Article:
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Analysis of adverse events database to identify mechanisms underlying side effects

In silico and mouse studies suggest analysis of adverse events database can identify new targets that separate beneficial therapeutic effects from adverse events. In the FDA Adverse Event Reporting System (FAERS) database, incidence of myocardial infarction (MI) was lower in patients taking Avandia rosiglitazone and Byetta exenatide than patients taking Avandia alone. Network interaction analysis showed that pathways activated by Byetta and Avandia intersected at plasminogen activator inhibitor 1 (SERPINE1; PAI1). In a mouse model of diabetes, Avandia and Byetta normalized Pai1 levels and decreased clotting dynamics compared with Avandia alone. Next steps include identifying pathway interaction nodes for other drug combinations and testing in preclinical models.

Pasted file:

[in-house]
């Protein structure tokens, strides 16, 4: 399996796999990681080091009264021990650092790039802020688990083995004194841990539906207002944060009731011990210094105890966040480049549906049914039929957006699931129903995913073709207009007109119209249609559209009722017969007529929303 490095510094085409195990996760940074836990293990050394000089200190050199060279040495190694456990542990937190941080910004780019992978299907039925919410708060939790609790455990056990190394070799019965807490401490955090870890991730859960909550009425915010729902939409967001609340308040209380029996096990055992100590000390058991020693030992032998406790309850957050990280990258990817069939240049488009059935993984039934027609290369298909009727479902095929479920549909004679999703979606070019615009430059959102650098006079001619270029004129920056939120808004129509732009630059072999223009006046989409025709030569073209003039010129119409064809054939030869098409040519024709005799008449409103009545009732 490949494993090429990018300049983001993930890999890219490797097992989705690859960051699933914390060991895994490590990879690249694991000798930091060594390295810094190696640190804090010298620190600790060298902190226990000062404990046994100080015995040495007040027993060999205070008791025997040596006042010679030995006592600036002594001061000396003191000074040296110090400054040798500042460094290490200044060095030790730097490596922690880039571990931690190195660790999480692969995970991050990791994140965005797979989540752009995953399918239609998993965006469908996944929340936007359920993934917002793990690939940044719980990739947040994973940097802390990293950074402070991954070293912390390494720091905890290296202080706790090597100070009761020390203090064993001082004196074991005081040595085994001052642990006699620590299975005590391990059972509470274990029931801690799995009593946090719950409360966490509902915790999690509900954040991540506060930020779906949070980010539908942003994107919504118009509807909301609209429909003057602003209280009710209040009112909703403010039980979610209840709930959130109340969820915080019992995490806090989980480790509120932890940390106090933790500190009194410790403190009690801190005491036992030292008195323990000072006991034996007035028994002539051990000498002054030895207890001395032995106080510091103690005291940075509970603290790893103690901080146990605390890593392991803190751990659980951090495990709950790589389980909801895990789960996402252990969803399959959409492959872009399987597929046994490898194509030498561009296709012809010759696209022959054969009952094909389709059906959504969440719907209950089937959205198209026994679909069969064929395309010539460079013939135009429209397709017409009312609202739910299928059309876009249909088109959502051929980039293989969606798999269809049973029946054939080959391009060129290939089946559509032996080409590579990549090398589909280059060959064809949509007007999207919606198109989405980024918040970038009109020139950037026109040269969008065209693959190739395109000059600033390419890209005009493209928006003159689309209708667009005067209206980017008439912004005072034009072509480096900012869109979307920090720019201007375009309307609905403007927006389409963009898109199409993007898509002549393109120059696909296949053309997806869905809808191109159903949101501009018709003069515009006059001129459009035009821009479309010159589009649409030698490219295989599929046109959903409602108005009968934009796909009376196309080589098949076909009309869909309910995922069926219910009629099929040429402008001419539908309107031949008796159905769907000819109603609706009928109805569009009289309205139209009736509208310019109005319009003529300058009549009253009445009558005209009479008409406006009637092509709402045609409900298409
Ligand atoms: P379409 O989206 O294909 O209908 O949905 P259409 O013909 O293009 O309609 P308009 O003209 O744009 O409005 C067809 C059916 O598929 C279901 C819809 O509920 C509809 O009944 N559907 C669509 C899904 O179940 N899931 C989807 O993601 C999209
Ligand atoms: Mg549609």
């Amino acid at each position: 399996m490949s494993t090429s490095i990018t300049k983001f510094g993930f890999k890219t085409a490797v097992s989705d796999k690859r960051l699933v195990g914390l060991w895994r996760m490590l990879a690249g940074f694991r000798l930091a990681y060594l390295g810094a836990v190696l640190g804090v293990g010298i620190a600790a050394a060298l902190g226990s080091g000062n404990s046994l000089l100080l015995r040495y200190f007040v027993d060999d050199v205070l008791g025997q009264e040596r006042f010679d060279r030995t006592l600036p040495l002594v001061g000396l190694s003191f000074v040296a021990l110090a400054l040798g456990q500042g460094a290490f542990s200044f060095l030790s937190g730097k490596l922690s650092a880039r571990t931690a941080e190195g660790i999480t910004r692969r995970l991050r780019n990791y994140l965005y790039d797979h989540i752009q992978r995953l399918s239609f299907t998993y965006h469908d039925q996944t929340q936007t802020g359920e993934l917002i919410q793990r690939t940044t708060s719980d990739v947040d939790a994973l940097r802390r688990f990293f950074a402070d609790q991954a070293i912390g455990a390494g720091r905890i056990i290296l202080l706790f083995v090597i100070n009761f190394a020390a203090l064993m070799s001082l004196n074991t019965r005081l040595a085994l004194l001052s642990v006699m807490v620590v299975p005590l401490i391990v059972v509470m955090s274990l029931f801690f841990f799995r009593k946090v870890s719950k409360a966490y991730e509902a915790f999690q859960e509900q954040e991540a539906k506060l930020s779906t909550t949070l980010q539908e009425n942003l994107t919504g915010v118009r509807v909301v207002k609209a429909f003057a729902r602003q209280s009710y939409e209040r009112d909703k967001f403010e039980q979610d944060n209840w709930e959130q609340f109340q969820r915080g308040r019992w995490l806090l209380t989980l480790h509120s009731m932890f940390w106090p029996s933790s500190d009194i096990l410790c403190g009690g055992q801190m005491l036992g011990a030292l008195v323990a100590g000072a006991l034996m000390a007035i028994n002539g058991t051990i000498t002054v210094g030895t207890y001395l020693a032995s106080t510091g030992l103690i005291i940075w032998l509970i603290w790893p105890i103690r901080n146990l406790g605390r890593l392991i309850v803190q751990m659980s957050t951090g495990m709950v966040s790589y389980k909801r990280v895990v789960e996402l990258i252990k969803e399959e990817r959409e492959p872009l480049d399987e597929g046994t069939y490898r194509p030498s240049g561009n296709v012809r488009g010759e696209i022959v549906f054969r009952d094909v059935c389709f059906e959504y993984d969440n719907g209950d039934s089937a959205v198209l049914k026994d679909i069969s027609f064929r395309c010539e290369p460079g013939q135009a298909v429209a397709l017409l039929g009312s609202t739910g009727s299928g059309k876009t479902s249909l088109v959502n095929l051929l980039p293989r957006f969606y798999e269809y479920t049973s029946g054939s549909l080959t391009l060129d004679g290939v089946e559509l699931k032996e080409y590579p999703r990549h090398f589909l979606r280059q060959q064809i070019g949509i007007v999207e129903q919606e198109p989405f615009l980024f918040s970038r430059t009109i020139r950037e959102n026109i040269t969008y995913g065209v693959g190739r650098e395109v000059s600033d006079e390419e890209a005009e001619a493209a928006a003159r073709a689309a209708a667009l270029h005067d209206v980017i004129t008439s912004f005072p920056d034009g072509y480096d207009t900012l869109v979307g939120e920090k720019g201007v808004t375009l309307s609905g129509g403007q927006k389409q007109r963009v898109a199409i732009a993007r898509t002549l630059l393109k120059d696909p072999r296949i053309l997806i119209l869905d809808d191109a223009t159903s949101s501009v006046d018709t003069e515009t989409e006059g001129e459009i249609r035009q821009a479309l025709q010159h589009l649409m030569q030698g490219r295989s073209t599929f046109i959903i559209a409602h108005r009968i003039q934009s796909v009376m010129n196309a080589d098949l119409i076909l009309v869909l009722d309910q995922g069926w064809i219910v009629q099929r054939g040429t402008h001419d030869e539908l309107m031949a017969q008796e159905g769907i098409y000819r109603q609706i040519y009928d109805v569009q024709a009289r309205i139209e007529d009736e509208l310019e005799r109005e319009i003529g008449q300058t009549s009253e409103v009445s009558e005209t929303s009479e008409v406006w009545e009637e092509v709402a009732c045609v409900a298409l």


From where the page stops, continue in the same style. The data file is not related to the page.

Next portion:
The peroxisome proliferation-activated receptor-g (PPARG; PPARg) agonist Avandia and the glucagon-like peptide-1 receptor (GLP-1R; GLP1R) agonist Byetta are marketed to treat diabetes by GlaxoSmithKline plc and Bristol-Myers Squibb Co., respectively.

SciBX 6(45); doi:10.1038/scibx.2013.1302
Published online Nov. 21, 2013

Patent application filed; available for licensing

Zhao, S. et al. Sci. Transl. Med.; published online Oct. 9, 2013;
Contact: Ravi Iyengar, Icahn School of Medicine at Mount Sinai, New York, N.Y.